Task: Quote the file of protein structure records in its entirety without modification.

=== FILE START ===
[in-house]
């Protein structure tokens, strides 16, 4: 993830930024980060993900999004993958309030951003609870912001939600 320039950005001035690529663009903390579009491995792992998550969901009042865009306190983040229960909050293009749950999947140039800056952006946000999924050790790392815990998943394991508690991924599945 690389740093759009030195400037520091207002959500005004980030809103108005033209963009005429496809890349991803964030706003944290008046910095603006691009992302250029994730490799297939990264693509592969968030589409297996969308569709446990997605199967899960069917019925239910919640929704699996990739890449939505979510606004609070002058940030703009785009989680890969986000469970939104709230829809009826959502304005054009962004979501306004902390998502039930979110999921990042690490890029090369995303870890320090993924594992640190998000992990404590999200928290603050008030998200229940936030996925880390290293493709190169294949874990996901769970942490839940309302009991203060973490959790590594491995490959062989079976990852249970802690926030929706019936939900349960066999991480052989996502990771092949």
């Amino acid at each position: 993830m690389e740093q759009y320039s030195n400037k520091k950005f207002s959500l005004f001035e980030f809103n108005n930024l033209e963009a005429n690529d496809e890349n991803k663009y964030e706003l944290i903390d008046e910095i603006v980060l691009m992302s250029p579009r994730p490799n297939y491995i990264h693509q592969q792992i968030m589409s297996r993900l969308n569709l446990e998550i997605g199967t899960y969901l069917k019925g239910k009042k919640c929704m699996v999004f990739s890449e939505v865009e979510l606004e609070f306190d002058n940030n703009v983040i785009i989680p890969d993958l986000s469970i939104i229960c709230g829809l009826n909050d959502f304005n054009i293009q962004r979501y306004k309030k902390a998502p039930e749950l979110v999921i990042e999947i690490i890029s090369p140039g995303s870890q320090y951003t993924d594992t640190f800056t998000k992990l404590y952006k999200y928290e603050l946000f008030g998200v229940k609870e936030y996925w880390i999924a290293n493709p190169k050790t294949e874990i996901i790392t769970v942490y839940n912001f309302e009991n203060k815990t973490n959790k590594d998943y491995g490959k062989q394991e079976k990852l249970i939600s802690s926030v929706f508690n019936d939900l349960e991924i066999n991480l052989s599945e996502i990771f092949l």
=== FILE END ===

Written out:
[in-house]
């Protein structure tokens, strides 16, 4: 993830930024980060993900999004993958309030951003609870912001939600 320039950005001035690529663009903390579009491995792992998550969901009042865009306190983040229960909050293009749950999947140039800056952006946000999924050790790392815990998943394991508690991924599945 690389740093759009030195400037520091207002959500005004980030809103108005033209963009005429496809890349991803964030706003944290008046910095603006691009992302250029994730490799297939990264693509592969968030589409297996969308569709446990997605199967899960069917019925239910919640929704699996990739890449939505979510606004609070002058940030703009785009989680890969986000469970939104709230829809009826959502304005054009962004979501306004902390998502039930979110999921990042690490890029090369995303870890320090993924594992640190998000992990404590999200928290603050008030998200229940936030996925880390290293493709190169294949874990996901769970942490839940309302009991203060973490959790590594491995490959062989079976990852249970802690926030929706019936939900349960066999991480052989996502990771092949």
């Amino acid at each position: 993830m690389e740093q759009y320039s030195n400037k520091k950005f207002s959500l005004f001035e980030f809103n108005n930024l033209e963009a005429n690529d496809e890349n991803k663009y964030e706003l944290i903390d008046e910095i603006v980060l691009m992302s250029p579009r994730p490799n297939y491995i990264h693509q592969q792992i968030m589409s297996r993900l969308n569709l446990e998550i997605g199967t899960y969901l069917k019925g239910k009042k919640c929704m699996v999004f990739s890449e939505v865009e979510l606004e609070f306190d002058n940030n703009v983040i785009i989680p890969d993958l986000s469970i939104i229960c709230g829809l009826n909050d959502f304005n054009i293009q962004r979501y306004k309030k902390a998502p039930e749950l979110v999921i990042e999947i690490i890029s090369p140039g995303s870890q320090y951003t993924d594992t640190f800056t998000k992990l404590y952006k999200y928290e603050l946000f008030g998200v229940k609870e936030y996925w880390i999924a290293n493709p190169k050790t294949e874990i996901i790392t769970v942490y839940n912001f309302e009991n203060k815990t973490n959790k590594d998943y491995g490959k062989q394991e079976k990852l249970i939600s802690s926030v929706f508690n019936d939900l349960e991924i066999n991480l052989s599945e996502i990771f092949l």